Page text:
In addition, I would suggest a local, non-cloud backup plan as well that will save device settings/configurations, text messages, app downloads, and other data not compatible with cloud storage services. Start with the mobile devices and back those up directly to a computer. If your family is in camp iOS, backup to iTunes. If your family is Android, the free of charge Android File Transfer or Kies software (Samsung devices) works well. Same goes for Windows Phone, the free Windows Phone Desktop software is enough to get all your basic device settings, content, and related information backed up locally.
Next step is to take that computer with all the phone information and regularly (once a week) back it up to an external Hard Drive, just in case that computer is damaged or just flat out dies because…technology. Make sure the external Hard Drive has atleast twice the storage capacity of the computer you’re backing up. The 3rd step is to regularly back up that external drive in the cloud with services like Backblaze, Crashplan, or Carbonite to ensure you have an off-site (out of your house) copy of all your content.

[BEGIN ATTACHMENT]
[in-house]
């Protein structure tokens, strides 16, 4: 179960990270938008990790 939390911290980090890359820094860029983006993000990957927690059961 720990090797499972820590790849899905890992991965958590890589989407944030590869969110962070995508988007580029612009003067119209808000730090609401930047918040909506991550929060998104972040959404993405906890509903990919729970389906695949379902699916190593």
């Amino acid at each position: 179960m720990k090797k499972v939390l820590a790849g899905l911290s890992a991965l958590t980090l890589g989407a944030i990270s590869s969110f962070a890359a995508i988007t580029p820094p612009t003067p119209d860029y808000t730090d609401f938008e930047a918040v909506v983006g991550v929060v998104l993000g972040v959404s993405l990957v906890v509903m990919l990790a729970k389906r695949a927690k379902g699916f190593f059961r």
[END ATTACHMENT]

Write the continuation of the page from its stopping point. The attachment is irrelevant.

Sounds like a bunch of steps, but it’s a good thing to have redundant copies of your content in multiple locations and formats. Also, most services for the smaller devices offer an immediate “as soon as this device connects to wifi” or “as soon as this device is connected to this computer” backup schedule. For the larger devices, you can create a schedule where the device automatically backs up at a set time, preferably when device usage is at a minimum.